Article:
for the DCP coordination. The OSD staff office responsible for the 
DCP will ensure that participants' comments are considered and 
decision alternatives and unresol ved issues are clearly represented 
in the DCP. 

C. Responsibility for distributing the DCP following a Secretary of 
Defense decision, or for revising the DCP to reflect the Secretary 
of Defense decision set forth in a decision memorandum, rests with 
the appropriate DSARC Chairman's staff office. These actions shall 
be completed within 30 working days after a Secretary of Defense 
decision is made. 

D. Responsibility for notifying the Secretary of Defense and the DSARC 
Chairman when a program threshold established in the DCP has been 
breached, or is forecast to be breached, rests with the Head of 
the cognizant DoD Component. 

E. Responsibility for annual review of each DCP rests with the Head of 
the cognizant DoD Component. This review will normally be held 
after the January FYDP updating. 

1. The Component Head shall forward the results of the review and 
any proposed revision to the appropriate DSARC chairman for 
coordination with the DSARC Principals and the Deputy DDR&E 
(T&E), and other appropriate signatories (see subection III. A.) 
The DCP revision shall be completed within 90 days, when 
necessary, in the simplest and most expeditious manner (by 
Cover Sheet, if feasible). 

2. In particular, the resource annex to the DCP shall be reviewed 
and revised as necessary to assure consistency with the 
previous year's actual funding, current year's anticipated 
funding, budget year funding per the President's budget, and 
out-year funding per the FYDP. If only the resource annex to 
the DCP is being changed, the revised resource annex may be 
attached to the DCP Cover Sheet indicating that no other change 
was made to the DCP . 



a34 



5000, 2 (End 1) 
Jan 21, 75 



3. Even when no changes are deemed necessary following the annual 
review, a Cover Sheet shall be appended to the DCP, indicating 
the review has been accomplished; this Cover Sheet shall be 
distributed to the DSARC principals and others as appropriate. 

F. Responsibility for obtaining reprogramming approval, following a 
Secretary of Defense decision, rests with the Head of the cogni-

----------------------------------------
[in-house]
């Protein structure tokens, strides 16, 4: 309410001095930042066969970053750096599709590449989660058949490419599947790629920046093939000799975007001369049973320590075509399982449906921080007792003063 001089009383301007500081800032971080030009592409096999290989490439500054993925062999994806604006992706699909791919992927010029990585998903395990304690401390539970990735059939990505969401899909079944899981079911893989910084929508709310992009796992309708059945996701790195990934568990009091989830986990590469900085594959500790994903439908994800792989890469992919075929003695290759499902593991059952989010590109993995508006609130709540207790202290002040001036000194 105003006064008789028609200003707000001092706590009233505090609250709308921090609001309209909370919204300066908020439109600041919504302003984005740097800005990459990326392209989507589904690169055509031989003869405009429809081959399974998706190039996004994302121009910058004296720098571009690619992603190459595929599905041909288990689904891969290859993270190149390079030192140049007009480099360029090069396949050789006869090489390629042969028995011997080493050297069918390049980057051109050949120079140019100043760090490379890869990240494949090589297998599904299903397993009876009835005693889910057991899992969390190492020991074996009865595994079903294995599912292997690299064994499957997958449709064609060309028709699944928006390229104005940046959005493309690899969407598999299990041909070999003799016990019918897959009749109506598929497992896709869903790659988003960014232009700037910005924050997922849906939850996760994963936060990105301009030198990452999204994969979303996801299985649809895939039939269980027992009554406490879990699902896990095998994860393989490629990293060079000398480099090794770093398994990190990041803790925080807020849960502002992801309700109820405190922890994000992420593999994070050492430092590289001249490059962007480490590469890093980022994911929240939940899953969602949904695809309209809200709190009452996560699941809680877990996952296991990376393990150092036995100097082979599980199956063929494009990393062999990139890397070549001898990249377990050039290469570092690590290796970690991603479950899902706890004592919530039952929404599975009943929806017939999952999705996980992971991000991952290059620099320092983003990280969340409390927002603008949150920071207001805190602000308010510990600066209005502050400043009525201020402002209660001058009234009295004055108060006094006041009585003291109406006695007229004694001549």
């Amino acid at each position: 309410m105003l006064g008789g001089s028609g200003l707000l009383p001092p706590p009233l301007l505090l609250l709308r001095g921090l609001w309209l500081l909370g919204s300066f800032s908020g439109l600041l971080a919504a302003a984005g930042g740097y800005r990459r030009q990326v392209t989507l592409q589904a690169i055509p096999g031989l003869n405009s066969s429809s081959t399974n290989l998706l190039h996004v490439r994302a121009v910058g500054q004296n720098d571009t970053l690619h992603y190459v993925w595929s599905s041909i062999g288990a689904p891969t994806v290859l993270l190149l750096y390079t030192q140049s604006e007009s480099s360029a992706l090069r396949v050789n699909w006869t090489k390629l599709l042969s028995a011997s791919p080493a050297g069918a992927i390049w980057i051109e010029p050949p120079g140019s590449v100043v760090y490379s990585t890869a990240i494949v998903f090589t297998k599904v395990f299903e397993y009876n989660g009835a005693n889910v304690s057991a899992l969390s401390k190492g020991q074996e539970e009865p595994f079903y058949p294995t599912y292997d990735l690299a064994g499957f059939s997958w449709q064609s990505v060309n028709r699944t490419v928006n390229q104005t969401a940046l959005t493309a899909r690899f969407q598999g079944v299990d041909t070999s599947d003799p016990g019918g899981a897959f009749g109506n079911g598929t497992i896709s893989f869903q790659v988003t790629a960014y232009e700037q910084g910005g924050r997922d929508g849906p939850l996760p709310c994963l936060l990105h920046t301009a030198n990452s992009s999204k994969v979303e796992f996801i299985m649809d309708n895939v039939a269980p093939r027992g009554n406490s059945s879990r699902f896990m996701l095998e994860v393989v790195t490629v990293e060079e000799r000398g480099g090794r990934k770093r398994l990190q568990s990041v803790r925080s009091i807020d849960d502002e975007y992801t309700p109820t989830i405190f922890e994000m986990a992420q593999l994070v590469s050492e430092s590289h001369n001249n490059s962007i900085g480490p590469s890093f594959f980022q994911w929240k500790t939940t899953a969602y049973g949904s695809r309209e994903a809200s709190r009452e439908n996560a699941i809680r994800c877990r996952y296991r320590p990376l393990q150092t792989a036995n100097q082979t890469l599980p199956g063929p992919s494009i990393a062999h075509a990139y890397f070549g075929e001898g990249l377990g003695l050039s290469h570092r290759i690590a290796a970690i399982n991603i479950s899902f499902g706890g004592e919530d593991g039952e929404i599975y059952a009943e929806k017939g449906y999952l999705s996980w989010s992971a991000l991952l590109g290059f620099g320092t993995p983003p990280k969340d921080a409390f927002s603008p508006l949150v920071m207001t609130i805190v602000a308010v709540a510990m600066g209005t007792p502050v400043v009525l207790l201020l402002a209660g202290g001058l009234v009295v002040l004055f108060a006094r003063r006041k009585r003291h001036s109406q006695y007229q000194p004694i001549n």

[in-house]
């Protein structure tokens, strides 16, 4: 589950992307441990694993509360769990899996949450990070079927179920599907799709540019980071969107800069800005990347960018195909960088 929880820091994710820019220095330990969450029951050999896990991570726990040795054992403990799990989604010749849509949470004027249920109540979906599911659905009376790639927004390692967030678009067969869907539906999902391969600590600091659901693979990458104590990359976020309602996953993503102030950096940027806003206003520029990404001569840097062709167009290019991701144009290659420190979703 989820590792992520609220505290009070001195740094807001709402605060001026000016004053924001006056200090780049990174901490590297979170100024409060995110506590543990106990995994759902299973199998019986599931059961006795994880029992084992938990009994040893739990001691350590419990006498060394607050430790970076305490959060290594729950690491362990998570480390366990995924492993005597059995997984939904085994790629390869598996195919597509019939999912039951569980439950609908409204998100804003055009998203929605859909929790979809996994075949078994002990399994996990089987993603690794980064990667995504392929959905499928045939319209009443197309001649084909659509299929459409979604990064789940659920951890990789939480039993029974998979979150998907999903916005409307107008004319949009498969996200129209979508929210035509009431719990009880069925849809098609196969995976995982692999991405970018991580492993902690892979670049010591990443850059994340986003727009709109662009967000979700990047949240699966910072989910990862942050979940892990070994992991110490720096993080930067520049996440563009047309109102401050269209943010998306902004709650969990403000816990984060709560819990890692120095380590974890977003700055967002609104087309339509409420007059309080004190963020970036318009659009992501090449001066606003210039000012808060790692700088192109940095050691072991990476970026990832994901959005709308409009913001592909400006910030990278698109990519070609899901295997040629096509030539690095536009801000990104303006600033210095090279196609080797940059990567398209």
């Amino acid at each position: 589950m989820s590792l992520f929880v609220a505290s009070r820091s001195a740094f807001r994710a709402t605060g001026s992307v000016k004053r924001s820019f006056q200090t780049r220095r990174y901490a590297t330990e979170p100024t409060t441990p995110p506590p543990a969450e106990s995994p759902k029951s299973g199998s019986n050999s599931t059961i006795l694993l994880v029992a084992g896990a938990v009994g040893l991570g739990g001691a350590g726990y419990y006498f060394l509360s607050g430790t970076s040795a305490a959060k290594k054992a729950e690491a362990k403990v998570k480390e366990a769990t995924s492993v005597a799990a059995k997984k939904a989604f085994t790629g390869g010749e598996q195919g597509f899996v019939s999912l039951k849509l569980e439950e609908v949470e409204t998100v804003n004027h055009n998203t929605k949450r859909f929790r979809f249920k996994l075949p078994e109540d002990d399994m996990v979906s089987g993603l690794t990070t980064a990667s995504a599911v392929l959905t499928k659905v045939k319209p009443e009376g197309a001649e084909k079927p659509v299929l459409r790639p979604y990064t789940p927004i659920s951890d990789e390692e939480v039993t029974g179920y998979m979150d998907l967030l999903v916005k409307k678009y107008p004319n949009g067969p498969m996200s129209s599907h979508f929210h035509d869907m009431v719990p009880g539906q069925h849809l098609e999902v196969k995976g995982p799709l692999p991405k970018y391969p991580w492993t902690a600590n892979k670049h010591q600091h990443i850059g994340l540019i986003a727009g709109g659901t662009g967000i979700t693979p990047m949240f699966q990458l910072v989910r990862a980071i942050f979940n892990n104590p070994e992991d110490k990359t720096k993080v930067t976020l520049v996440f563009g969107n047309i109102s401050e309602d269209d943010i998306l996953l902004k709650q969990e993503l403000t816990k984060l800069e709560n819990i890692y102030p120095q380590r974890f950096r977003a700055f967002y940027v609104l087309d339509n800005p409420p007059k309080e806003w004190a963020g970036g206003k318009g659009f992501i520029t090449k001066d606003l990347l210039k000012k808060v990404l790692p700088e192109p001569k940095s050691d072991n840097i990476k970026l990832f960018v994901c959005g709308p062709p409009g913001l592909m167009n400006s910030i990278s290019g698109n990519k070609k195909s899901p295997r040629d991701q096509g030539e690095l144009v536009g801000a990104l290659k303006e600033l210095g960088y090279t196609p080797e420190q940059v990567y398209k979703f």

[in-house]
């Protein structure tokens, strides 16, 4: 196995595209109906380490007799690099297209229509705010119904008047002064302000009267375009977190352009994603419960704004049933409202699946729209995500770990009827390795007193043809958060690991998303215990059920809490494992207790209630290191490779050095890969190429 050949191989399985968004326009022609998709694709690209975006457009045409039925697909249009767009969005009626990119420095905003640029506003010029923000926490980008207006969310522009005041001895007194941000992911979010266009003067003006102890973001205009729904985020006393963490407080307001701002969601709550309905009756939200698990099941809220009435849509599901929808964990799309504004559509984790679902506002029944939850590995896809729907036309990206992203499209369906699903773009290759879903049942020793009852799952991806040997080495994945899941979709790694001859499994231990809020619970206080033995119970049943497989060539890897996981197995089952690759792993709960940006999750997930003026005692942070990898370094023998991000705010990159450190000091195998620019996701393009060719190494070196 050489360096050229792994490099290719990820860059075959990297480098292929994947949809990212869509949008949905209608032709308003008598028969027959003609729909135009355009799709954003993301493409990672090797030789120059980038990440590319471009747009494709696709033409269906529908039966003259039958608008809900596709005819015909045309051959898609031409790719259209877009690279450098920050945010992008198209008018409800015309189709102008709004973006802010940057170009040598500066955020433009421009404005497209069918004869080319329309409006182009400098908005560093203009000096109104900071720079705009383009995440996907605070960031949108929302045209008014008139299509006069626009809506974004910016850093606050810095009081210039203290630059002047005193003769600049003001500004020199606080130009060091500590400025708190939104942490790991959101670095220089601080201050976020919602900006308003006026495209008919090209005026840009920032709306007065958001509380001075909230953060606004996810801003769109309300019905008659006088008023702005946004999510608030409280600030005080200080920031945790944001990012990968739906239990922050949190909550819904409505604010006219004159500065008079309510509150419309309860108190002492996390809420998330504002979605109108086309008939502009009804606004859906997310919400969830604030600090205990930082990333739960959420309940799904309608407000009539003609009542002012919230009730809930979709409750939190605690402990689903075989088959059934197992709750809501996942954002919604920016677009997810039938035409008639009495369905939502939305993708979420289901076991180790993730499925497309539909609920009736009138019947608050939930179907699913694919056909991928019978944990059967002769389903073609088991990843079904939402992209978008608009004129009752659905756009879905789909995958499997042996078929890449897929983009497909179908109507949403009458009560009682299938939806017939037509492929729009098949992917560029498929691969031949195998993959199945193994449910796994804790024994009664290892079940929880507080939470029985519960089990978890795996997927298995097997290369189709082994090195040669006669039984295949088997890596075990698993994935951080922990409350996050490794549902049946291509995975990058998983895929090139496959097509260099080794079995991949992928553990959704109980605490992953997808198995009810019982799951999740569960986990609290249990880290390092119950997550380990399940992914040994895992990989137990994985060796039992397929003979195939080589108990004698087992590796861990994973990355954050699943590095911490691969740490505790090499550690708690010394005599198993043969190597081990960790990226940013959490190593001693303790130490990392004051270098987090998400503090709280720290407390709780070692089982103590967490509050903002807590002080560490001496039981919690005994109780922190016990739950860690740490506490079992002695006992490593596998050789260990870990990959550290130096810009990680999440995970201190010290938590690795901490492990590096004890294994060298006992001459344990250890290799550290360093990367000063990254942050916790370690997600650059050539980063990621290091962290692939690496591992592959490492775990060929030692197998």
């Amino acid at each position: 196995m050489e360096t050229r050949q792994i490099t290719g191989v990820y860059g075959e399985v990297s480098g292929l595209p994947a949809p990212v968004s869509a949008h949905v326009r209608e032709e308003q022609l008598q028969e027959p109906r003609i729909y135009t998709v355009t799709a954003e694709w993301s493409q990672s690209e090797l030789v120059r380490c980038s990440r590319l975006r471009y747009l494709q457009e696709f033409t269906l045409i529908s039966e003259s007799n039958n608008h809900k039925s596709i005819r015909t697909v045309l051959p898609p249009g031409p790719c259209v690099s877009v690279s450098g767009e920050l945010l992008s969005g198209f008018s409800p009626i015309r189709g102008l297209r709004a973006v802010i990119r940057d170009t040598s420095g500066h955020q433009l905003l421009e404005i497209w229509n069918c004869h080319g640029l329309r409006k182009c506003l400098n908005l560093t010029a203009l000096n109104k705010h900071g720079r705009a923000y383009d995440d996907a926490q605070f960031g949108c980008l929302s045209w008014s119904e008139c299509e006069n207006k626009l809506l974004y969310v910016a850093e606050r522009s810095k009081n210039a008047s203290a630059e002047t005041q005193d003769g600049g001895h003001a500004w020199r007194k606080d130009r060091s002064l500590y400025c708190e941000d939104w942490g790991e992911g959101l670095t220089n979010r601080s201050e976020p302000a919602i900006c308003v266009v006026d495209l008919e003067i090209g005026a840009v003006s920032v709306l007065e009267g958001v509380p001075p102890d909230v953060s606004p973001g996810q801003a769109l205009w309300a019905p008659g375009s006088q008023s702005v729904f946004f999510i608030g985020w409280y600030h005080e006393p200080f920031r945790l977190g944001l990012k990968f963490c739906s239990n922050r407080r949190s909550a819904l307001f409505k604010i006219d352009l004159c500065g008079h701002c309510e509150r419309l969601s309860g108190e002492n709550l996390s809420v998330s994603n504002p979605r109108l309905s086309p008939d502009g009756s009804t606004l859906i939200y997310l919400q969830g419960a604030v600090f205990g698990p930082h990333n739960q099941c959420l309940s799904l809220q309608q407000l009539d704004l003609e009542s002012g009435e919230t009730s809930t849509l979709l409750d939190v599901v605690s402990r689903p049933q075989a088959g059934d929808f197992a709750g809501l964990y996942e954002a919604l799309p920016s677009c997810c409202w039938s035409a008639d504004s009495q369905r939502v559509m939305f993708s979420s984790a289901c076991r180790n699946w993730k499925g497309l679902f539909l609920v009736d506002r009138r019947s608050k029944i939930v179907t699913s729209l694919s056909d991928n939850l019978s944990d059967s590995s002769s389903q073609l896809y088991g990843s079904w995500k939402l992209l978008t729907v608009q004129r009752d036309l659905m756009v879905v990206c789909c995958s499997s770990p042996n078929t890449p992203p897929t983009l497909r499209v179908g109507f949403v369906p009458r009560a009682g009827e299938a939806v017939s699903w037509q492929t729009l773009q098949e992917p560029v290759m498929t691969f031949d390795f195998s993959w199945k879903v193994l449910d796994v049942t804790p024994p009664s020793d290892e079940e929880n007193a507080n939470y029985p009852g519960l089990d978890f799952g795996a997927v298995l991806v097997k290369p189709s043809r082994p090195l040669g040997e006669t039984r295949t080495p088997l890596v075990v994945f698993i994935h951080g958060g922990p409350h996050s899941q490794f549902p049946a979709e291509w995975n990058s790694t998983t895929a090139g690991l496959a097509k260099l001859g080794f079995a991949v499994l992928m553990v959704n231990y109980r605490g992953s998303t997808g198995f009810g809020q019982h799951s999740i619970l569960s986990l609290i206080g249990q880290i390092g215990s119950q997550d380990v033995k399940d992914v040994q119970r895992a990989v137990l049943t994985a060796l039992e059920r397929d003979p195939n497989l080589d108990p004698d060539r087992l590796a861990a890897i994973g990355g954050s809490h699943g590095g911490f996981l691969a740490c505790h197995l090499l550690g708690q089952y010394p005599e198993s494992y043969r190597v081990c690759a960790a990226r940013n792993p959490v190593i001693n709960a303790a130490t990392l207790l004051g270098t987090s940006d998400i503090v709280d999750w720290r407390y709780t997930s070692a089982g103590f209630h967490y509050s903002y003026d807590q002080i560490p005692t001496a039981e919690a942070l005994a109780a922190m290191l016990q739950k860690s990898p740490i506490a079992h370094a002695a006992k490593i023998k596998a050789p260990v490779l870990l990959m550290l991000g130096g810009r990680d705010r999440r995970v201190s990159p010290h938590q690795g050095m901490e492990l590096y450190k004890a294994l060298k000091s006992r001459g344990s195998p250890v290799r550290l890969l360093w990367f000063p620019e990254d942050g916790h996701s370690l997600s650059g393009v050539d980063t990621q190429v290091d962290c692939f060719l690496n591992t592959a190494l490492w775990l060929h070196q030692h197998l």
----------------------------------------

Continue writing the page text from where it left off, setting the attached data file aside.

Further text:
zant DoD Component (DoD Directive 7250.5, reference (f)). 



a35 



CORRECTED PAGE 

5000. 2 
Jan 21, 75 



V. WAIVERS 

Specific program circumstances may dictate the need for DoD 
Components to deviate from the procedures outlined herein. When 
appropriate, the Head of the cognizant DoD Component may request 
a waiver to particular requirements of this document from the 
appropriate DSARC Chairman, indicating the circumstances that 
justify such waiver. 

VI. EFFECTIVE DATE AND IMPLEMENTATION 



This Instruction is effective irmiediately. The DoD Components 
which have authority and responsibilities under DoD Directive 
5000.1 (reference (a)) shall transmit this Instruction to all 
organizations and personnel involved in major defense system 
acquisition programs. No implementing policy documents are 
necessary. 



Malcom R. Currie 
Director Defense Research 
and Engineering 



Enclosure - 1 
The Decision Coordinating Paper (DCP) 

OTHER DSARC MEMBERS APPROVING THIS INSTRUCTION: 



Terence E. McCl a ry 
ASD(Comptroller) 

Arthur I. Mendolia 
ASD(I&L) 



Albert C. Hall • 



(jUs-*^ 




/. 



Leonchod- SuvfTv 
ASD(PA&E) 

V^-c>-^Artf.k 

Thomas C. Reed 
DTACCS 



C*>£* £L 



a36 



5000. 2 (Encl 1) 
Jan 21. 75 



THE DECISION COORDINATING PAPER (DCP)* 
{Guidelines For Preparation And Processing 



I . GENERAL 



A. The DCP is a summary document of not more than 20 standard 
pages that provides management with the essential information 
on a major defense system program (DoD Directive 5000.1,